Pink Panther 2

Steve Martin continues to be a revered comedy icon even 10 years after his last relevant comedy (that would be Bowfinger), but even he knew he needed some help to get anyone to accept a second remake of the classic Peter Sellers Pink Panther films. So for The Pink Panther 2, Martin stacks the deck with talented comedians and actors from across the globe. Emily Mortimer and Jean Reno are back, John Cleese has replaced Kevin Kline as Clouseau's nemesis Inspector Dreyfus, and Alfred Molina and Andy Garcia have joined as international investigators brought to France when, once again, the Pink Panther diamond is lifted. Add in Aishwarya Rai as a mysterious diamond expert, Lily Tomlin as an etiquette teacher and Jeremy Irons as a suspected culprit, and it's a cast that would make anything worth watching.

Anything except The Pink Panther 2, that is. The movie that brings together all these stars is a dull and obvious comedy that either squanders the talent of its cast or leaves them to founder within the scrambled and episodic screenplay. Decent pratfalls and physical gags will take you a long way, but there needs to be some semblance of wit and coherence to keep viewers older than 10 interested. Harald Zwart steps in for director Shawn Levy here, but his poor sense of comedic timing and lack of visual style may have only made matters worse.

When the film opens Inspector Clouseau (Martin) has been relegated to parking meter duty after winning a Medal of Honor at the end of the last film, with Dreyfus hoping to keep him out of the office and out of the way. But when the Pink Panther is stolen, along with priceless artifacts from Italy, Japan and England, Clouseau is the obvious choice to join the international Dream Team charged with recovering the items. There's a Brit (Molina), an Italian (Garcia) and a Japanese whiz kid (Yuki Matsuzaki), all of them exasperated by Clouseau's ego and clumsiness. The Italian is more interested Clouseau's secretary Nicole (Mortimer), whom he woos even while Nicole and Clouseau refuse to acknowledge their mutual crushes.

Joined by jewel expert Sonia (Rai), the Dream Team travels the globe on the trail of the mysterious thief The Tornado. Each location is essentially just a new opportunity for a Clouseau pratfall. He runs atop a giant globe in a mansion, he falls off the Pope's balcony, he burns down a restaurant in Rome. The physical gags, as tired as they may be, work a whole lot better than the French jokes, which once again find Clouseau unable to pronounce "hamburger" and, in his scenes with Tomlin, constantly ogling women. The goal seems to be to establish some kind of witty repartee among the assorted comic legends, but all the verbal scenes are draggy and obvious, making Tomlin's presence, for the first time ever, unwanted.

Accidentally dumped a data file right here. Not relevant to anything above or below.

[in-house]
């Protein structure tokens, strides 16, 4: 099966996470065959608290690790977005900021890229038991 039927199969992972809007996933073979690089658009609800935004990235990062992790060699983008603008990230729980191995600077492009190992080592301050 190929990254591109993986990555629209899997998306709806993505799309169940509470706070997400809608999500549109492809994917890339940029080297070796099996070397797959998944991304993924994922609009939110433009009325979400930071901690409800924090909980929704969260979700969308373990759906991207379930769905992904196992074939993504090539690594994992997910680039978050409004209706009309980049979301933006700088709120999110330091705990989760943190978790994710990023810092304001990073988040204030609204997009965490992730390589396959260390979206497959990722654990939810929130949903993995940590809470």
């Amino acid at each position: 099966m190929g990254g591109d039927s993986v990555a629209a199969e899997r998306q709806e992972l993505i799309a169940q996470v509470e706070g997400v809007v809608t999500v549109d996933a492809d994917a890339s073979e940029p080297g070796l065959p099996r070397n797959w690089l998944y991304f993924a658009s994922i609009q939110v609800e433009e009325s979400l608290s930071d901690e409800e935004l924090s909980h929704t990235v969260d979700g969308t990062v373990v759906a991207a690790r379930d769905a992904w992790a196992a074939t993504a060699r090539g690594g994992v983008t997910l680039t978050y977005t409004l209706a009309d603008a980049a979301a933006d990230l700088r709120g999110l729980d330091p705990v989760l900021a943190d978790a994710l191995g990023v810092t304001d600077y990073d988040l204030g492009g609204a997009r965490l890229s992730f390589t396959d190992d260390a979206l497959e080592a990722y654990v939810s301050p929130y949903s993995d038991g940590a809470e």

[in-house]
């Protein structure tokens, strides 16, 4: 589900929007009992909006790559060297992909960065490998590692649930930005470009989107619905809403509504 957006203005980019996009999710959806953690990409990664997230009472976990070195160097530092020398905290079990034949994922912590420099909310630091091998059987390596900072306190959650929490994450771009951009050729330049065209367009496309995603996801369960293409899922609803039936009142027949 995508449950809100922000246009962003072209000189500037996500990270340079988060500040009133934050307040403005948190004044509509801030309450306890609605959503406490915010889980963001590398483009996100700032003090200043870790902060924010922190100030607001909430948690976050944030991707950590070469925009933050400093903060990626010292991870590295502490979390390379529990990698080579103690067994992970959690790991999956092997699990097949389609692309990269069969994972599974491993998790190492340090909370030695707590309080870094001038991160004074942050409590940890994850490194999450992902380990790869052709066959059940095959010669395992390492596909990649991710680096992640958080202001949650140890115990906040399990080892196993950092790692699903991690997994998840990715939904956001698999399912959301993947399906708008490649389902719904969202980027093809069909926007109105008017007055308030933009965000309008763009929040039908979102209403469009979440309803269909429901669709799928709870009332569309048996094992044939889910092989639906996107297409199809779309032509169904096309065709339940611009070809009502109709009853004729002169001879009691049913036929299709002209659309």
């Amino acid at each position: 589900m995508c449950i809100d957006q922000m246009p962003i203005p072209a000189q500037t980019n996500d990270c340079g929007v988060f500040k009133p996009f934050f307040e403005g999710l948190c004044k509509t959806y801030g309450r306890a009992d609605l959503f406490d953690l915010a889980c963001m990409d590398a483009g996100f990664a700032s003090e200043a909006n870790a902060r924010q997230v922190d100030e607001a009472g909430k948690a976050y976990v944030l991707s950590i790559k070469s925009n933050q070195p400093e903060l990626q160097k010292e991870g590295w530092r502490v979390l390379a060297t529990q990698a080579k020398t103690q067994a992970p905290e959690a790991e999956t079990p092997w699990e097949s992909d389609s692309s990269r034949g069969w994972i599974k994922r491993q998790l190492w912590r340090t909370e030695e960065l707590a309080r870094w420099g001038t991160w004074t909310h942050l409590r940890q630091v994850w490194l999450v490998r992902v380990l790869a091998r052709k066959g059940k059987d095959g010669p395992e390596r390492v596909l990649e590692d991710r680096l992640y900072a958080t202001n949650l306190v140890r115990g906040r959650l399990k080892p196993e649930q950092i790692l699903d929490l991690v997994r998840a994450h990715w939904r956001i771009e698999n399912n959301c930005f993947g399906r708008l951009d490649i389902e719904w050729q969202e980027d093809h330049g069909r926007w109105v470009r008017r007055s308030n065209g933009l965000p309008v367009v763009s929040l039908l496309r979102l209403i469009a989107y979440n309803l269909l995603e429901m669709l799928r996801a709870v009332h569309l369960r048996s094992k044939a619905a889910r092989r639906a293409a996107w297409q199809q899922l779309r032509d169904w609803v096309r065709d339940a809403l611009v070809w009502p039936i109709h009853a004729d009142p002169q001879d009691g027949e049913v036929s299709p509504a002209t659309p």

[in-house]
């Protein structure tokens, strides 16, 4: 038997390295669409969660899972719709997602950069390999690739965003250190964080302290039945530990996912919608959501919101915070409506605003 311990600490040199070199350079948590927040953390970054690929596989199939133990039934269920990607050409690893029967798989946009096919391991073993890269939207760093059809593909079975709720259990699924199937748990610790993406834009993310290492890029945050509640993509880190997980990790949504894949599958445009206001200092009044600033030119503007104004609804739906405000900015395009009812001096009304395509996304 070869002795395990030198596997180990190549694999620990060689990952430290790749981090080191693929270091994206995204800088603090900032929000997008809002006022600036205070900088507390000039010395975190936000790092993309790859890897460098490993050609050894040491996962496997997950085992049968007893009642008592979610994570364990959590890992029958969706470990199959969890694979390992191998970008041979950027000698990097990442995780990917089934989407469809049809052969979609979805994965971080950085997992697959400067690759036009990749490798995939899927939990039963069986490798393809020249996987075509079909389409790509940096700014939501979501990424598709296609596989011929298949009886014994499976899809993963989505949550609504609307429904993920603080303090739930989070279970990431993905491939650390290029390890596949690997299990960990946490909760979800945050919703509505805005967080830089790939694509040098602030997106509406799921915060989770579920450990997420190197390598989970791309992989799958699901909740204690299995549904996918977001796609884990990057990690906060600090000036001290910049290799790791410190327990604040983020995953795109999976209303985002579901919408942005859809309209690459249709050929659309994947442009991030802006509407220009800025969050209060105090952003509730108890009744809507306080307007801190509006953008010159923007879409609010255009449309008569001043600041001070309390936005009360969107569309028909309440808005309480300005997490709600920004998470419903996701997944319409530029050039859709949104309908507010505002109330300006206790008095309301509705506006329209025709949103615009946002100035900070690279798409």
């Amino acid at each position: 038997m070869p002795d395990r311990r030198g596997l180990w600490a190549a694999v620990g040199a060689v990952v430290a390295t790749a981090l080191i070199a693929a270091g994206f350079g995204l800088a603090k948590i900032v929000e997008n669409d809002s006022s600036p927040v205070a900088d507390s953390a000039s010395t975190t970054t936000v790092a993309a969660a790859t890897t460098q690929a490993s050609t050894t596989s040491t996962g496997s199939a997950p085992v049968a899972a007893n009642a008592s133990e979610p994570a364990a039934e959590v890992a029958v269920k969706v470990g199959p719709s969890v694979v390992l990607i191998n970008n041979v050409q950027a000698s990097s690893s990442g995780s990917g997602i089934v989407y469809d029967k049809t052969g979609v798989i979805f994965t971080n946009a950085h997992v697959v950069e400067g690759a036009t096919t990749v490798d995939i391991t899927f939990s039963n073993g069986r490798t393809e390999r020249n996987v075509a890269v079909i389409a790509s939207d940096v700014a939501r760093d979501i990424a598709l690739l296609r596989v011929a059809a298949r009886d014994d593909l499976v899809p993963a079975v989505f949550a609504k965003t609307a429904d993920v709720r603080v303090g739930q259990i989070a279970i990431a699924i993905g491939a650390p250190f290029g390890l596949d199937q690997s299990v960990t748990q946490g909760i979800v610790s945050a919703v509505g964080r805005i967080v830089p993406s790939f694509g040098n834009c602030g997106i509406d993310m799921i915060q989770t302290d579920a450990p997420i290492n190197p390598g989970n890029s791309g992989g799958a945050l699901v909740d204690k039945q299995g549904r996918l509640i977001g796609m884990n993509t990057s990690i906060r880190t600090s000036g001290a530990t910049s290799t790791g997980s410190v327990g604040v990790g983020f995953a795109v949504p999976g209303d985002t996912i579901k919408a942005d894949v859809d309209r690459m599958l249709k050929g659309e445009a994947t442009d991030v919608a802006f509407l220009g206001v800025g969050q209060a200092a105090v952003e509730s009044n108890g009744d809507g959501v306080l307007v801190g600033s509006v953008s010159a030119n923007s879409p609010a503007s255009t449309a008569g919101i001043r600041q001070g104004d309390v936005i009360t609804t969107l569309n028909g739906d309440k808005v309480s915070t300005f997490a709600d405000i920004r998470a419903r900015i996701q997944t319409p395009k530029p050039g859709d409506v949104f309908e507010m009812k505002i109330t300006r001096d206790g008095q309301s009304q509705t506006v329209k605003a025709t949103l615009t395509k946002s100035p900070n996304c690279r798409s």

Mortimer brings some sparkle as the dopey and devoted Nicole, and Molina especially makes a fun opponent for Clouseau, as in one early scene where the two size each other up by lobbing random insults like "You were 14 before you learned to enjoy the taste of avocado!" Reno, though his character lurks weirdly on the sidelines for most of the film, gets a beautifully bizarre song-and-dance scene with Martin. You get the sense that, in a better movie with more ambition, the audience could be having as much fun as the stars did behind the scenes.

Once I was watching The Office on DVD, and spent 10 minutes watching deleted scenes before I realized it wasn't the actual episode. The Pink Panther 2 is pretty much the same experience, making you wonder if there's a cut of the film that doesn't linger so needlessly on Clouseau's love triangle, or leaves out the scenes (Clouseau karate fights with tweens?) that have nothing to do with the plot. But apparently Martin and Zwart really did want to make a movie this aimless and derivative, aware that their target audience of children won't know what they're missing. Would that the rest of us could be so lucky.

Staff Writer at CinemaBlend